With respect to claims in general, 12 NYCRR 300.14 allows for the "rehearing or reopening of a claim" based upon an application which makes one of three contentions: that certain material evidence was not available at the time of the hearing, there has been a change in claimant's condition material to the issue involved, or it is in the interest of justice.
On the other hand, 12 NYCRR 300.23(c)(1) specifically pertains to cases, like the instant one, which have been closed upon a finding of a permanent partial disability (PPD) and the carrier is seeking a suspension of benefits. As to such post-classification reopening, the regulation provides in part:
"[i]n any case where the board has made an award for compensation for a … permanent partial disability, payments shall not be suspended or modified until an application on a prescribed form accompanied by supporting evidence, is made to reconsider the degree of impairment or wage-earning capacity together with proof of mailing of copies thereof upon the claimant, his/her doctor and his/her representative and the board has made a final determination of such application, finding that such suspension or modification is justified…"
(12 NYCRR 300.23[c] emphasis added).
In the present case, the GSIT submitted evidence indicating that the claimant, through her attorney, refused the Contractor's offer of vocational rehabilitation assistance, and has failed to provide any evidence that she has engaged in any job search activities. The Board has previously held that a claimant's failure to respond to an employer's offer of retraining or job search assistance is sufficient evidence to justify reopening of a case (Matter of H.O. Welding Trucking, 2012 NY Wrk Comp G0217331).
Additionally, the claimant's argument that she is not required to look for work while receiving permanent partial disability benefits because those benefits are subject to a time limitation is without merit. The Court of Appeals has held that "a central question for the Board to resolve, before awarding wage replacement benefits in a nonscheduled permanent partial disability case, is whether a claimant has maintained a sufficient attachment to the labor market. By finding alternative work consistent with his or her physical limitations, or at least showing reasonable efforts at finding such work, the claimant can prove to the Board that the cause of his or her reduced income is a disability, rather than unwillingness to work again. Claimant must demonstrate that his or her reduced earning capacity is due to the disability, not … factors unrelated to the disability" (Matter of Zamora v New York Neurologic Assoc., 19 NY3d 186 [internal citations and quotation marks omitted]). There is no authority to support claimant's contention that a permanently partially disabled claimant's obligation to look for work is abrogated when the claimant's benefits are limited to certain number of weeks pursuant to WCL §15(3)(w).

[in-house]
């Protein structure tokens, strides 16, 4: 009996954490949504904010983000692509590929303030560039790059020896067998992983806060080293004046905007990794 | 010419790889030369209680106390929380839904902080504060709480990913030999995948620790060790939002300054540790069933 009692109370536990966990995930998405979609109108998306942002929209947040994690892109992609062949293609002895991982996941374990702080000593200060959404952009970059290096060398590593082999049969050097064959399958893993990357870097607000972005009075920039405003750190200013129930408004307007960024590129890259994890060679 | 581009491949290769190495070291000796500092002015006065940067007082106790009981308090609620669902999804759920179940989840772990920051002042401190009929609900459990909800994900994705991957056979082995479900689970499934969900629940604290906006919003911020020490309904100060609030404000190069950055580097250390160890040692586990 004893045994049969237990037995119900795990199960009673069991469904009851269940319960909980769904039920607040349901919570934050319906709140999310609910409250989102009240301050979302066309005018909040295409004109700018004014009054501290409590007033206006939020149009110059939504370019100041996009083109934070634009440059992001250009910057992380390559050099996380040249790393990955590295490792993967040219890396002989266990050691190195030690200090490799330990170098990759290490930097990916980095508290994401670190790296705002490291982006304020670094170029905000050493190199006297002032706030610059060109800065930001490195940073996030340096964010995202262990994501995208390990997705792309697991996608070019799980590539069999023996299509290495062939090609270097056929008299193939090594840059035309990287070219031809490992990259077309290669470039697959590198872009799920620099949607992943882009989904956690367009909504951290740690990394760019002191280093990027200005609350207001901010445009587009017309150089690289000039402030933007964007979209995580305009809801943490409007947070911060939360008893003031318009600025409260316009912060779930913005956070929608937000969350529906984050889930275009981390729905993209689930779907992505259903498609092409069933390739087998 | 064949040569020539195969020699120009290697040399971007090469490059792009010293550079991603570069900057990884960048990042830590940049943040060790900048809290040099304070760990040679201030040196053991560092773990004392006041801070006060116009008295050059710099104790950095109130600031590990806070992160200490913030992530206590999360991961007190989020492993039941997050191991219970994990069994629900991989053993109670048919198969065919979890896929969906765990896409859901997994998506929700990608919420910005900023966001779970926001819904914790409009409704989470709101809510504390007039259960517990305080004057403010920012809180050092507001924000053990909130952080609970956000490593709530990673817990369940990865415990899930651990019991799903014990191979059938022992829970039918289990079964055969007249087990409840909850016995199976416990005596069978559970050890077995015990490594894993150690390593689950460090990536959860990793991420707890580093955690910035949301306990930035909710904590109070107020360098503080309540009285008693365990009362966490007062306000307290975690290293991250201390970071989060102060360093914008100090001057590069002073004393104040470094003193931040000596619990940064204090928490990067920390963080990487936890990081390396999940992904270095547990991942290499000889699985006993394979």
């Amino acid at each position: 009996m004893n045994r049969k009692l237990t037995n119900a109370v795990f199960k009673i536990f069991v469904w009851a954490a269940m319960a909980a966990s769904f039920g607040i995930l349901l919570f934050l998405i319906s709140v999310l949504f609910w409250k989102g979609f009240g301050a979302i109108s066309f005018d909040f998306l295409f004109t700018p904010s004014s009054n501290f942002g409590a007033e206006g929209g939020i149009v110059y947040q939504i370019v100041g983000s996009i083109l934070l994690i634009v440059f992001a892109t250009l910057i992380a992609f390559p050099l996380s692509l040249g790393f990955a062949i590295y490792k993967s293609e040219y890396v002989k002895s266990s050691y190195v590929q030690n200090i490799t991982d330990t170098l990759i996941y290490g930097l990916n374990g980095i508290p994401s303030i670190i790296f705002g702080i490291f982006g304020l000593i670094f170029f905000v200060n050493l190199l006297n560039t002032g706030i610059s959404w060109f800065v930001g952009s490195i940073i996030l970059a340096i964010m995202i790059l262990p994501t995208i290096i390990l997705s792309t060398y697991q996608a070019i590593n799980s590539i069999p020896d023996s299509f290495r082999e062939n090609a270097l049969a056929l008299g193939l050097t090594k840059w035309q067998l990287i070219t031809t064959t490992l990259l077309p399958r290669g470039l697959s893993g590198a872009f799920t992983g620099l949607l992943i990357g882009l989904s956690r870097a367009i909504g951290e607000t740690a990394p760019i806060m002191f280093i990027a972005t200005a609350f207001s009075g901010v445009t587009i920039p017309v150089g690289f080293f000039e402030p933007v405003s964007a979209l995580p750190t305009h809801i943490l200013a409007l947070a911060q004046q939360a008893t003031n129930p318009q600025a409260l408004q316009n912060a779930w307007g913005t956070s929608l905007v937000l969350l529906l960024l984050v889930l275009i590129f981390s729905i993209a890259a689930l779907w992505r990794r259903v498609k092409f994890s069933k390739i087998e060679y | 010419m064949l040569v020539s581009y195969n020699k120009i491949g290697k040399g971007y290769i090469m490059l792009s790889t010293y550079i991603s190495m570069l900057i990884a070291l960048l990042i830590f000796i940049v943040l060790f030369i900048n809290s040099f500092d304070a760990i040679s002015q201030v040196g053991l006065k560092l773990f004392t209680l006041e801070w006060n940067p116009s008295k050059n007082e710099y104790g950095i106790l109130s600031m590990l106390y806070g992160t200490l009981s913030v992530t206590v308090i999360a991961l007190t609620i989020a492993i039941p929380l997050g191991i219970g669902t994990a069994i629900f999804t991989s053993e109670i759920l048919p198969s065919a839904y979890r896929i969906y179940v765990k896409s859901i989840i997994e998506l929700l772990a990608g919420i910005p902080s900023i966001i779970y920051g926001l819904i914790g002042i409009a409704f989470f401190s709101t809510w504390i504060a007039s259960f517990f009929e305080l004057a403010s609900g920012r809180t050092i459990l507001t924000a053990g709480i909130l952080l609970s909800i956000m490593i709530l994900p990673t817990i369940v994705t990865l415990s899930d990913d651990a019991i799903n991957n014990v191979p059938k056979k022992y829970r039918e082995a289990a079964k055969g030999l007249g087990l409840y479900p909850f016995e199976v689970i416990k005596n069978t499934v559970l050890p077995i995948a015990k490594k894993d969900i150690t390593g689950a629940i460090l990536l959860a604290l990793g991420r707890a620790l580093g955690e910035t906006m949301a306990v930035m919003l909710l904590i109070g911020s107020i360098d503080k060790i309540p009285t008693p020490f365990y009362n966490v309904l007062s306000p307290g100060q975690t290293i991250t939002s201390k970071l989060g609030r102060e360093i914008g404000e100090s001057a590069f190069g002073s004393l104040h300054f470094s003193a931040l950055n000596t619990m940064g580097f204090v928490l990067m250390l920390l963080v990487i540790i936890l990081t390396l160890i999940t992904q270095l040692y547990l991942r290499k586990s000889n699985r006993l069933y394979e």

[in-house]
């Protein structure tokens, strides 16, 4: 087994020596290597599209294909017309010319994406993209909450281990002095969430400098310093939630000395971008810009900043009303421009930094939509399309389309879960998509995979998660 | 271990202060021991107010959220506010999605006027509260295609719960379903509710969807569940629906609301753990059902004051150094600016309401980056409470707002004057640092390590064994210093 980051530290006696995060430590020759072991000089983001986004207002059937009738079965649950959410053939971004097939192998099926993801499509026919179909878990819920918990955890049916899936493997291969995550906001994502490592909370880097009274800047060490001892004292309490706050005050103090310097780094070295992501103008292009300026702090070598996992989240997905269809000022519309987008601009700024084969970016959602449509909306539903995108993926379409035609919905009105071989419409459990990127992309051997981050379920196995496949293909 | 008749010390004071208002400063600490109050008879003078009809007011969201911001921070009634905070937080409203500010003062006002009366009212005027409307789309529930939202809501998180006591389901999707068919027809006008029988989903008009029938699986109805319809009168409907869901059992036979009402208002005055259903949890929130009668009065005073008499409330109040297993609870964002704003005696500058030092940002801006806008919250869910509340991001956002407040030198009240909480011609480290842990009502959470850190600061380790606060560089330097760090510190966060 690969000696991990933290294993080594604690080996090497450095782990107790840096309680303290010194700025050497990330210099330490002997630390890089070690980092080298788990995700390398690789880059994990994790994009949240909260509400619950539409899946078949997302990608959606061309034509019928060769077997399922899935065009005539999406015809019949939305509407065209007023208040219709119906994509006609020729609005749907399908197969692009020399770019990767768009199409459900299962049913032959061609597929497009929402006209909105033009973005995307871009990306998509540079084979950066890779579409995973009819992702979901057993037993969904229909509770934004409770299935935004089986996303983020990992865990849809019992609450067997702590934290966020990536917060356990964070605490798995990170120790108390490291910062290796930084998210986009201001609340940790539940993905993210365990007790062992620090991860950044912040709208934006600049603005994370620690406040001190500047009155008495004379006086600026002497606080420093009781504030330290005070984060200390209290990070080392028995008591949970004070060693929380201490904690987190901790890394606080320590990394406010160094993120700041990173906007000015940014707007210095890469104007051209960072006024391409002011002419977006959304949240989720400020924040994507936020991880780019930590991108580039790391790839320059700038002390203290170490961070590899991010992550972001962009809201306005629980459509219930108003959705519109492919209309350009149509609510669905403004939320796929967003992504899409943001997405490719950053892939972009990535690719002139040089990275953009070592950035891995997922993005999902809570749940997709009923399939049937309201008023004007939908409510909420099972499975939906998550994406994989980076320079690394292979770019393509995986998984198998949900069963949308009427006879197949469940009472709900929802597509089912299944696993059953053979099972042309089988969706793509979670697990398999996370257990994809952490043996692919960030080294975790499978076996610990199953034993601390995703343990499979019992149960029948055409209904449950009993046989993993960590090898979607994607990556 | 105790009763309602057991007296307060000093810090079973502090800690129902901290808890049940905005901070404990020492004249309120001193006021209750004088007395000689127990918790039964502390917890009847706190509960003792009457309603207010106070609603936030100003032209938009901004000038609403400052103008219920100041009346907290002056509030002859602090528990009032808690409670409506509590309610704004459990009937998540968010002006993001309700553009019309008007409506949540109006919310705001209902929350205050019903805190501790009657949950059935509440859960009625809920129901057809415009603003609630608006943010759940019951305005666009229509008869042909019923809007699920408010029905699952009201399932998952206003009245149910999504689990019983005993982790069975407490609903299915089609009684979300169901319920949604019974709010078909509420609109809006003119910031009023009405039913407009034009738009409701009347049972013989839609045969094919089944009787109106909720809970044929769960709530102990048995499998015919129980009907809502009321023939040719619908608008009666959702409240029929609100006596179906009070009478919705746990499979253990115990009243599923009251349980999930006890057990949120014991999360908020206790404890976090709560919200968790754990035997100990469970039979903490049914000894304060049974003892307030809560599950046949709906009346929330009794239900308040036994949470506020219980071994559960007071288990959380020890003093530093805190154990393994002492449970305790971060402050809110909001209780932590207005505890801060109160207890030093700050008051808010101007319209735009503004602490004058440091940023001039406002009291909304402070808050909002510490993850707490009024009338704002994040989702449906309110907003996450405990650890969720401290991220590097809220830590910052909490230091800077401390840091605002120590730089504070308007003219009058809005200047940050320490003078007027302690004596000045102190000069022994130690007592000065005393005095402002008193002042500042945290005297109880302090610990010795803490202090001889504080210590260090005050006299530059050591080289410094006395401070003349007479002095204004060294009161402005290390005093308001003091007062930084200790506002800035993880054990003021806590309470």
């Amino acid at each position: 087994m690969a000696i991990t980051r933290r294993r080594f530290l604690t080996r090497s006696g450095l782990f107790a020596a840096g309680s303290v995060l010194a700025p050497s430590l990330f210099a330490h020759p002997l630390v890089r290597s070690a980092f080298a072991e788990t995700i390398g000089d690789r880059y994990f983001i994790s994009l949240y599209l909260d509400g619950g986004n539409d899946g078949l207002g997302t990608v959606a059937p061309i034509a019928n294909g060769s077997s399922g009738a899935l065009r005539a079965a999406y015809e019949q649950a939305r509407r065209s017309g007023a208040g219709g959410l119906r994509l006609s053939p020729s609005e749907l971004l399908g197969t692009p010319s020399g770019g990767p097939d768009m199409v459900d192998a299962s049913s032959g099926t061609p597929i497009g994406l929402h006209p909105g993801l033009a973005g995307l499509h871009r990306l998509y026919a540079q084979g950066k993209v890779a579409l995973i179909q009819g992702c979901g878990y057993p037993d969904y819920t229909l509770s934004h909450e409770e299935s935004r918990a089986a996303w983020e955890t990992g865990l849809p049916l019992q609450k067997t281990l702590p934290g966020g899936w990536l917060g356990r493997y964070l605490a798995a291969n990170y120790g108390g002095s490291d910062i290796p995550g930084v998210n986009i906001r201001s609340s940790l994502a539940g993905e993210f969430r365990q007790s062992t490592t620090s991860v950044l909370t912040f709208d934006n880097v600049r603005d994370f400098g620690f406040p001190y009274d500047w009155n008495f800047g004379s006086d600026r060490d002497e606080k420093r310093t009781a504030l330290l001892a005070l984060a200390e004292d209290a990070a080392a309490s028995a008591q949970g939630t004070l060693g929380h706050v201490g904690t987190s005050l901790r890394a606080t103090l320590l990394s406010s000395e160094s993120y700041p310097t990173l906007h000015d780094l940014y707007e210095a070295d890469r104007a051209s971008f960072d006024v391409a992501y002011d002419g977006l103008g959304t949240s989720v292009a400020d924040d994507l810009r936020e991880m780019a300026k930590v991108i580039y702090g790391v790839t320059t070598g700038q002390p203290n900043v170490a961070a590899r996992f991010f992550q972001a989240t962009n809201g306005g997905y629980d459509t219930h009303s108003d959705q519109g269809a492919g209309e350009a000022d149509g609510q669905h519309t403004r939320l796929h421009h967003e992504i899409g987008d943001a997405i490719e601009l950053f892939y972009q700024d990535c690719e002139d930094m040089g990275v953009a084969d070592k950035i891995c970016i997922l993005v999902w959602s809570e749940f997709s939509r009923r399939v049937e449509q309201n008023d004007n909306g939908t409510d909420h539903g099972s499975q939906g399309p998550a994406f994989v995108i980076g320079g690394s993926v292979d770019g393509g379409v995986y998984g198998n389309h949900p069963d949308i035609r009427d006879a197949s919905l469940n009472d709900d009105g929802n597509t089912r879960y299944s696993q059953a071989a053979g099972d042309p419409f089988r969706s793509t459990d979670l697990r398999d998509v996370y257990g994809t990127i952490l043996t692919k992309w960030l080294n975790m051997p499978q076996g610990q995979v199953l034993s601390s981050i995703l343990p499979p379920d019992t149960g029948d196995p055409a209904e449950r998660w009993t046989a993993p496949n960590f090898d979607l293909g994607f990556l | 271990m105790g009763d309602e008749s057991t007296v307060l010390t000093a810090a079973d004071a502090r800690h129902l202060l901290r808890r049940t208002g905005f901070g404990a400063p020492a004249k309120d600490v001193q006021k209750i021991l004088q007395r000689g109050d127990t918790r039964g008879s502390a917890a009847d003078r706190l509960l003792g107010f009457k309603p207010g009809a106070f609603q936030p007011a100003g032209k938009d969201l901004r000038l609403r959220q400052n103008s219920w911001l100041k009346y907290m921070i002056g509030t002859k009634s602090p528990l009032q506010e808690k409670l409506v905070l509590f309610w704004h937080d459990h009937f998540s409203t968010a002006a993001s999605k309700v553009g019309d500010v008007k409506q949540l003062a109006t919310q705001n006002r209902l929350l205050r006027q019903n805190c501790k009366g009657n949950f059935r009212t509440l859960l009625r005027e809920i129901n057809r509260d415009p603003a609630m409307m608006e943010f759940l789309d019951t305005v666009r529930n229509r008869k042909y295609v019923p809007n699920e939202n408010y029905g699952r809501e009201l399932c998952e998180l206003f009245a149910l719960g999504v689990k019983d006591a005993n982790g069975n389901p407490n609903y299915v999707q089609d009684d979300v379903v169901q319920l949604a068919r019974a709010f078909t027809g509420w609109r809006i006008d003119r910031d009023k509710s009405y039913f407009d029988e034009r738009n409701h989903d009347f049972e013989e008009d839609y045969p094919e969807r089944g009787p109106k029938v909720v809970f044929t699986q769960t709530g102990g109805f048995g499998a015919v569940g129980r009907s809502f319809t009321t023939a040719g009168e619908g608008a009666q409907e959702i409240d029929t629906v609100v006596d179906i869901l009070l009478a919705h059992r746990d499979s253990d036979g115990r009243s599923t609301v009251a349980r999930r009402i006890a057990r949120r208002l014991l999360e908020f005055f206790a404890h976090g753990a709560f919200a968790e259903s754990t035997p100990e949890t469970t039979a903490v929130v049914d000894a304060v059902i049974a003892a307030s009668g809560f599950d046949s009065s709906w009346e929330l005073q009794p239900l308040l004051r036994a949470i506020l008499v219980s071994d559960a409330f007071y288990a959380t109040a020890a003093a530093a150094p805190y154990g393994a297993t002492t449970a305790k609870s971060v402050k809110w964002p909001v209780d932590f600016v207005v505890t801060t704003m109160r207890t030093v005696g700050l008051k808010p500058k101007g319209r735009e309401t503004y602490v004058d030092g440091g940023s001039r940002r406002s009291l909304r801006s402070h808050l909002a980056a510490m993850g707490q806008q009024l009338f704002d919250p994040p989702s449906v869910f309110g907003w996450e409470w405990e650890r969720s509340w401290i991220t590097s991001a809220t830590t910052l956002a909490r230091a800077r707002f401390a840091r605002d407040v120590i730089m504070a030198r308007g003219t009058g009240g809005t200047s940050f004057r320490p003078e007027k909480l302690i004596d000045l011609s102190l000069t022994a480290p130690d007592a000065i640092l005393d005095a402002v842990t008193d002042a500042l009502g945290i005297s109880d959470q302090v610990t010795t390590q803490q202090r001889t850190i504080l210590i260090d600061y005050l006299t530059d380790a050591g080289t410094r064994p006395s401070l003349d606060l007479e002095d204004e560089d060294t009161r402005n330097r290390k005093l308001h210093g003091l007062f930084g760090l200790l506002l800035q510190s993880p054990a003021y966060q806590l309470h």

Therefore, the preponderance of the evidence in the record supports a finding that the case should be reopened to consider whether the claimant has remained attached to the labor market.
ACCORDINGLY, based upon a review of the evidence submitted with the RFA-2 and a preponderance of the evidence in the record, the GSIT's application to reopen is GRANTED. The case is reopened and returned to the calendar for further proceedings.